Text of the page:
Gross and Microscopic Anatomy of the Small Intestine
The small intestine is the longest section of the digestive tube and consists of three segments forming a passage from the pylorus to the large intestine:
- Duodenum: a short section that receives secretions from the pancreas and liver via the pancreatic and common bile ducts.
- Jejunum: considered to be roughly 40% of the small gut in man, but closer to 90% in animals.
- Ileum empties into the large intestine; considered to be about 60% of the intestine in man, but veterinary anatomists usually refer to it as being only the short terminal section of the small intestine.
In most animals, the length of the small intestine is roughly 3.5 times body length - your small intestine, or that of a large dog, is about 6 meters in length. Although precise boundaries between these three segments of bowel are not observed grossly or microscopically, there are histologic differences among duodenum, jejunum and ileum.
A bulk of the small intestine is suspended from the body wall by an extension of the peritoneum called the mesentery. As seen in the image to the right, blood vessels to and from the intestine lie between the two sheets of the mesentery. Lymphatic vessels are also present, but are not easy to discern grossly in normal specimens.
It is within the small intestine that the final stages of enzymatic digestion occur, liberating small molecules capable of being absorbed. The small intestine is also the sole site in the digestive tube for absorption of amino acids and monosaccharides. Most lipids are also absorbed in this organ. All of this absorption and much of the enzymatic digestion takes place on the surface of small intestinal epithelial cells, and to accomodate these processes, a huge mucosal surface area is required.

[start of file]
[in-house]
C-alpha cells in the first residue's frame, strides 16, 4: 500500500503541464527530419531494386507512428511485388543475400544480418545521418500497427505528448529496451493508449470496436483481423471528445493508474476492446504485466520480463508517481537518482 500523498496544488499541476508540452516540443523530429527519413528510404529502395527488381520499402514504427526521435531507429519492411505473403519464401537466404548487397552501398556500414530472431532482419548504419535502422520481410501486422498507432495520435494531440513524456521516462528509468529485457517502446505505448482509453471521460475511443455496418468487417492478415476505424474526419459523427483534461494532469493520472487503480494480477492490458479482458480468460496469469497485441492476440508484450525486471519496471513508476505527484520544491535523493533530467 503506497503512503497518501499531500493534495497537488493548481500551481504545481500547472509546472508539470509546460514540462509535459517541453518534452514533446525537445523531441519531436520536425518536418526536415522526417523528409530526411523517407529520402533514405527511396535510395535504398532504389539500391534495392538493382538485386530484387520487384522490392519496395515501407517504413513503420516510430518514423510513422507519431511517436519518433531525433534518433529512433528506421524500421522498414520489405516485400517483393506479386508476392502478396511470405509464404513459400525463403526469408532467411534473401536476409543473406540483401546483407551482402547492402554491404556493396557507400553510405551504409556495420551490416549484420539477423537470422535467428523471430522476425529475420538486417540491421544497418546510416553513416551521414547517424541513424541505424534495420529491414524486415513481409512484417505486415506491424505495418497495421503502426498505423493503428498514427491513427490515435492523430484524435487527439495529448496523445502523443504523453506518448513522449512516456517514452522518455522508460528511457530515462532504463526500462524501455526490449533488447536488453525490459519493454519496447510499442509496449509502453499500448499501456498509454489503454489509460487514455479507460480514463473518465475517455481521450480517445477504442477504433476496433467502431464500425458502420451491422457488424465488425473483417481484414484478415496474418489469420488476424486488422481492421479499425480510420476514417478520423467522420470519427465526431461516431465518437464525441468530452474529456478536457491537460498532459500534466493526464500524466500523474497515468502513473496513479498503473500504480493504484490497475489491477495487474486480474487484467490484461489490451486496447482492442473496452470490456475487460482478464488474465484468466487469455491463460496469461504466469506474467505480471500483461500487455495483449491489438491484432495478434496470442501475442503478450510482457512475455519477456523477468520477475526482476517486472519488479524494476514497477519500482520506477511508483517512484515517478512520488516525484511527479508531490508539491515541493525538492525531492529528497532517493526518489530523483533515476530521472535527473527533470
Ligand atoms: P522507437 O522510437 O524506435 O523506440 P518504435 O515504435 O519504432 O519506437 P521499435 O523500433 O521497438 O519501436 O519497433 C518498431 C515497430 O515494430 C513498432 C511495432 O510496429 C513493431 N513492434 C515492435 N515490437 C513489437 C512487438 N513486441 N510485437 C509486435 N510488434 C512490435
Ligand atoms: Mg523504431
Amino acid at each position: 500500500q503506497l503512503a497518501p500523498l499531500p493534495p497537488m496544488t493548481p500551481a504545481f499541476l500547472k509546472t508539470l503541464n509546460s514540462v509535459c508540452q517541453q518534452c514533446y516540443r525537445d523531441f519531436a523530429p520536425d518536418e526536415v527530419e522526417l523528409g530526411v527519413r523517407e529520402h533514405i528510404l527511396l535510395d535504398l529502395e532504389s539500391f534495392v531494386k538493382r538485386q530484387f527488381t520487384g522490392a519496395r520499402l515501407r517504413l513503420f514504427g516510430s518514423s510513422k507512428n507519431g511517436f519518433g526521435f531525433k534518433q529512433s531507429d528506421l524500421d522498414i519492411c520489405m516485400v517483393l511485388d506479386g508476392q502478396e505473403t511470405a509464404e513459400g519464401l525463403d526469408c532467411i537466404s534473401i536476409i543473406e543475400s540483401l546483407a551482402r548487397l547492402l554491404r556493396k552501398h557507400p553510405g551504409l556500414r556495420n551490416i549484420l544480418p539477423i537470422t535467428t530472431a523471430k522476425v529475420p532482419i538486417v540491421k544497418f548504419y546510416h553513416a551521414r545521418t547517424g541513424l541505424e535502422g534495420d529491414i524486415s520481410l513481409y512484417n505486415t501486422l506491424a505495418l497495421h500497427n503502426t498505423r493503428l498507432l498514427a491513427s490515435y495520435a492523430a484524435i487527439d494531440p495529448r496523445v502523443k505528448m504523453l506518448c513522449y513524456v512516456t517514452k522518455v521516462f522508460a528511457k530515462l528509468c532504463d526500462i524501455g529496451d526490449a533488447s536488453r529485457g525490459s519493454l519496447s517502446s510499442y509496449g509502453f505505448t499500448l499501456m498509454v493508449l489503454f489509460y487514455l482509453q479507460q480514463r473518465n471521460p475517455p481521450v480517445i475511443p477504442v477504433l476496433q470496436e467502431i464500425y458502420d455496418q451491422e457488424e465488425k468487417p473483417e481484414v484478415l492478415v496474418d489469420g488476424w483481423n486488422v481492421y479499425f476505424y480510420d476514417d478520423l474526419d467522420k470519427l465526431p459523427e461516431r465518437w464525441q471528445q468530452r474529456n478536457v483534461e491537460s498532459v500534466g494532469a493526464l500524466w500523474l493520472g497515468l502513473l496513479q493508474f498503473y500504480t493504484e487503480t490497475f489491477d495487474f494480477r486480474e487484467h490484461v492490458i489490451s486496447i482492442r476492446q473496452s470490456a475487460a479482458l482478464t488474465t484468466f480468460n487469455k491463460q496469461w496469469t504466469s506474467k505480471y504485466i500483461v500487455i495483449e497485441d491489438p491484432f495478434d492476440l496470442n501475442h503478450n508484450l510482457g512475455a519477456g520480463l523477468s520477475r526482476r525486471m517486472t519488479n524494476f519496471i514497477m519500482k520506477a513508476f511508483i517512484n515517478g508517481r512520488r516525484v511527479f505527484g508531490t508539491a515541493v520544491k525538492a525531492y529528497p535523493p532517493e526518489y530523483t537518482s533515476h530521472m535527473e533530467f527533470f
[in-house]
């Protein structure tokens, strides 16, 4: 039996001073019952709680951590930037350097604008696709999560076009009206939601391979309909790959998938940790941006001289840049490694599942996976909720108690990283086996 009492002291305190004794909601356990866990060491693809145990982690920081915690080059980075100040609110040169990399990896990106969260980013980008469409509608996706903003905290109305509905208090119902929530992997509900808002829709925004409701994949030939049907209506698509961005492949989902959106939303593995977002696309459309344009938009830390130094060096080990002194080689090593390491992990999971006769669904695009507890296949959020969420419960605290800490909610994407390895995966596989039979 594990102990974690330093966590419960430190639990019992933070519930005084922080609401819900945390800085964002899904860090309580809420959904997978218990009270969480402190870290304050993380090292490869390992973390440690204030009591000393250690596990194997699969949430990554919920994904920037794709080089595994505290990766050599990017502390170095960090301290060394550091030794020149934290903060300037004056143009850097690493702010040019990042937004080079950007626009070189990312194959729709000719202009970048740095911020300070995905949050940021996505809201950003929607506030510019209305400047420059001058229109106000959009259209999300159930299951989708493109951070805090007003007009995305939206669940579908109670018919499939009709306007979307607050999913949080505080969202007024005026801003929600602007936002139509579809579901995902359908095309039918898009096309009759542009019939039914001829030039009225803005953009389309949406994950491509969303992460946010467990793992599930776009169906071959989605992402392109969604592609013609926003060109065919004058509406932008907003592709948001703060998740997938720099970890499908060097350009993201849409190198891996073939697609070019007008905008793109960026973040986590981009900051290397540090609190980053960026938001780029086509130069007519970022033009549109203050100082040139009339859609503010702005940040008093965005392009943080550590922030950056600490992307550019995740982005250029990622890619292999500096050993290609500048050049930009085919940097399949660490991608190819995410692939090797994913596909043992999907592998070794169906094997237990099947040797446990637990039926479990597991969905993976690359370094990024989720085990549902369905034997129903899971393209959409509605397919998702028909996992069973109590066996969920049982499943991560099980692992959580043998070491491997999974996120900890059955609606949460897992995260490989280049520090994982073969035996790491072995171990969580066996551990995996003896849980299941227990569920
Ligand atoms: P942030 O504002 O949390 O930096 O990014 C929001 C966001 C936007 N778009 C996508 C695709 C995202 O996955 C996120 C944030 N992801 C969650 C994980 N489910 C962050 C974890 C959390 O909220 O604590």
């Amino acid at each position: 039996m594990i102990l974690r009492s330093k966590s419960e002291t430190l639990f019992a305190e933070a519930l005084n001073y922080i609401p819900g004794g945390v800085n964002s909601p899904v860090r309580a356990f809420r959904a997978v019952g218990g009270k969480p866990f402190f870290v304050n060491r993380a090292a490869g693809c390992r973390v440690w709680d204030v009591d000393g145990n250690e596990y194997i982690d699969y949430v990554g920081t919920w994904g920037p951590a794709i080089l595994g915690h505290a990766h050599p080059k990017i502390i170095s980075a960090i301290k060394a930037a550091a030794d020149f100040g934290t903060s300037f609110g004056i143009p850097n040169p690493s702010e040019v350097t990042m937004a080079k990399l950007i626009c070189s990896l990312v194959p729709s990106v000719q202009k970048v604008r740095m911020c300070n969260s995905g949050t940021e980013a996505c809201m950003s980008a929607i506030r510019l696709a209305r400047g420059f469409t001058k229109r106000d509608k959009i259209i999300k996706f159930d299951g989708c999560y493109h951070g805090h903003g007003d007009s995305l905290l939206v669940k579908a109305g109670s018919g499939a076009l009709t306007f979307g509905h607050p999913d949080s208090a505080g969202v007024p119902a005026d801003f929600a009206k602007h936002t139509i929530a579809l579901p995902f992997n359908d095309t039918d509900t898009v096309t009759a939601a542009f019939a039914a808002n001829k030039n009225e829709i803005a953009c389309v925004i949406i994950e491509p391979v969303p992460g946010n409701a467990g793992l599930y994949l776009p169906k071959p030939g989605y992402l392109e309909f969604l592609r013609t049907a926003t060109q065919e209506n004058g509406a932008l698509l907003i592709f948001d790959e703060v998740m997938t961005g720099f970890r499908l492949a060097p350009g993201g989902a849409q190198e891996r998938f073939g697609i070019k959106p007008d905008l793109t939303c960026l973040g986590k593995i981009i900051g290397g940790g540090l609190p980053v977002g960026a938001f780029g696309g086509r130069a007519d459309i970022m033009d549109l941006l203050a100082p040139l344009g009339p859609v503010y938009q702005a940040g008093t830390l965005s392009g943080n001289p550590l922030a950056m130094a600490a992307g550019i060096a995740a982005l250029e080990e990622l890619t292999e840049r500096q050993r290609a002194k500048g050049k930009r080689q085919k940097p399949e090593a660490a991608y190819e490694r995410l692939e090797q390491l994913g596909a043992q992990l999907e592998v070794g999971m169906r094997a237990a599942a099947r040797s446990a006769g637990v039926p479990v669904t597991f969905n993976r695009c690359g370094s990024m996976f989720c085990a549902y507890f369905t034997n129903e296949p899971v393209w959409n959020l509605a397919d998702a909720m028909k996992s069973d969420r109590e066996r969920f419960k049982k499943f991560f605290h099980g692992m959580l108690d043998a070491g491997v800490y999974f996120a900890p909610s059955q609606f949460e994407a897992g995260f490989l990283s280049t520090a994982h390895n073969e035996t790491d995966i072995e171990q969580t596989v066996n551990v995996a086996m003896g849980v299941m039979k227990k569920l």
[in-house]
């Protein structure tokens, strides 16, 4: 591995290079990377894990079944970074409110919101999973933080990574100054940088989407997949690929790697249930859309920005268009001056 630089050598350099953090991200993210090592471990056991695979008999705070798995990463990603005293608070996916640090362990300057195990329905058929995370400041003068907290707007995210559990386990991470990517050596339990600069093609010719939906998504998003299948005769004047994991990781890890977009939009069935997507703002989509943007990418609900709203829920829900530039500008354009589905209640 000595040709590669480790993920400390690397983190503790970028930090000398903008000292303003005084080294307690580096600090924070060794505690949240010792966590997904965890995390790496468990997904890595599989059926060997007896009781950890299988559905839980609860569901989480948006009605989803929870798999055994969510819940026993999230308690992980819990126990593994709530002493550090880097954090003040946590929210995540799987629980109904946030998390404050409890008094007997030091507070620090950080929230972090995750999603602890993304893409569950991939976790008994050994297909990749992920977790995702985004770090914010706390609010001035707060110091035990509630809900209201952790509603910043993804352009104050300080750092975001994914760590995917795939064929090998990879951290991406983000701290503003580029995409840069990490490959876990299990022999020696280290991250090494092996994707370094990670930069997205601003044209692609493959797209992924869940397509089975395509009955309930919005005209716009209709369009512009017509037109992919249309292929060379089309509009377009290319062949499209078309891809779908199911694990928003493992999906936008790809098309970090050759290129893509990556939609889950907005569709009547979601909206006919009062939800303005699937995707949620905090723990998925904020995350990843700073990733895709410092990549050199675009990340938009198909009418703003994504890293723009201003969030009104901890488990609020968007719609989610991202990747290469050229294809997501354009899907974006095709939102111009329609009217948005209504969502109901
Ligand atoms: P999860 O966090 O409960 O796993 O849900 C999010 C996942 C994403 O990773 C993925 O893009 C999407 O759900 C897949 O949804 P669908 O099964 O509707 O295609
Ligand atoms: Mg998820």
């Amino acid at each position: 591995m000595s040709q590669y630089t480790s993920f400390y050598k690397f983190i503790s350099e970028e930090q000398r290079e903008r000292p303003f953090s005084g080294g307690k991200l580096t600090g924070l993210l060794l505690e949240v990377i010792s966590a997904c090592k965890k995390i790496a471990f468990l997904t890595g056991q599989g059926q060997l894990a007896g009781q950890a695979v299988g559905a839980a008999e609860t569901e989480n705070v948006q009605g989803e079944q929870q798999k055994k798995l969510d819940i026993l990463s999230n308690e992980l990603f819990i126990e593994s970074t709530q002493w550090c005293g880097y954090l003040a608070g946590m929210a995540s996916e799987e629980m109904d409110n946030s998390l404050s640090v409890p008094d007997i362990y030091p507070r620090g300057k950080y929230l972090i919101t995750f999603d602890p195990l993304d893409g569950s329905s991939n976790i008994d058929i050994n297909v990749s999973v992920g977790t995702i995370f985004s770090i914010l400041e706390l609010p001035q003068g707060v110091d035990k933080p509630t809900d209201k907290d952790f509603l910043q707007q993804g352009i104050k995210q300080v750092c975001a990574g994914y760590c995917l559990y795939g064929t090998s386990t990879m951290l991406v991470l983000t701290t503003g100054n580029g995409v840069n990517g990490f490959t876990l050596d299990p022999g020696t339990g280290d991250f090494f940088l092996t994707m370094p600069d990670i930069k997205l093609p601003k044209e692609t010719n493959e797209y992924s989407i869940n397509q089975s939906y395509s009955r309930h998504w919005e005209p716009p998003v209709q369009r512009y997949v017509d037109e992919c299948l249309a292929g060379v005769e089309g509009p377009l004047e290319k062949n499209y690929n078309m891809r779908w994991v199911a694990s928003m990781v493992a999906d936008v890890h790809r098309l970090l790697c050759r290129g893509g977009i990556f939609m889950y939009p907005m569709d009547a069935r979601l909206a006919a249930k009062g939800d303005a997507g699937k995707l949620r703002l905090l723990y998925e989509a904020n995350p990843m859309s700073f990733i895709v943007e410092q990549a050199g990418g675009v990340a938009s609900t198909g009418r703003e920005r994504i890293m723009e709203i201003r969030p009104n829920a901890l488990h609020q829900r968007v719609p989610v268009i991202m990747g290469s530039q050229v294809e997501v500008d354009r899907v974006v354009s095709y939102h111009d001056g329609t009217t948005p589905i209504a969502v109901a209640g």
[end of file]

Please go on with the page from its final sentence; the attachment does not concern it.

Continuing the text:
If the small intestine is viewed as a simple pipe, its lumenal surface area would be on the order of one half of a square meter. But in reality, the absorptive surface area of the small intestine is roughly 250 square meters - the size of a tennis court! How is this possible? At first glance, the structure of the small intestine is similar to other regions of the digestive tube, but the small intestine incorporates three features which account for its huge absorptive surface area:
- Mucosal folds: the inner surface of the small intestine is not flat, but thrown into circular folds, which not only increase surface area, but aid in mixing the ingesta by acting as baffles.
- Villi: the mucosa forms multitudes of projections which protrude into the lumen and are covered with epithelial cells.
- Microvilli: the lumenal plasma membrane of absorptive epithelial cells is studded with densely-packed microvilli.
The panels below depict the bulk of this surface area expansion, showing villi, epithelial cells that cover the villi and the microvilli of the epithelial cells. Note in the middle panel, a light micrograph, that the microvilli are visible and look something like a brush. For this reason, the microvillus border of intestinal epithelial cells is referred to as the "brush border".
Most of the discussion on following pages focuses on enterocytes, the epithelial cells which mature into absorptive epithelial cells that cover the villi. These are the cells that take up and deliver into blood virtually all nutrients from the diet. However, several other important cell types populate the small intestinal epithelium:
- Enteroendocrine cells which, as part of the enteric endocrine system sense the lumenal environment and secrete hormones such as cholecystokinin and gastrin into blood.
- Goblet cells, which secrete a lubricating mucus into the intestinal lumen.
- Paneth cells, which provide an important anti-bacterial defense for the small intestine.
- Stem cells, which allow rapid and constant turnover of small intestinal epithelial cells, as described in the next topic.
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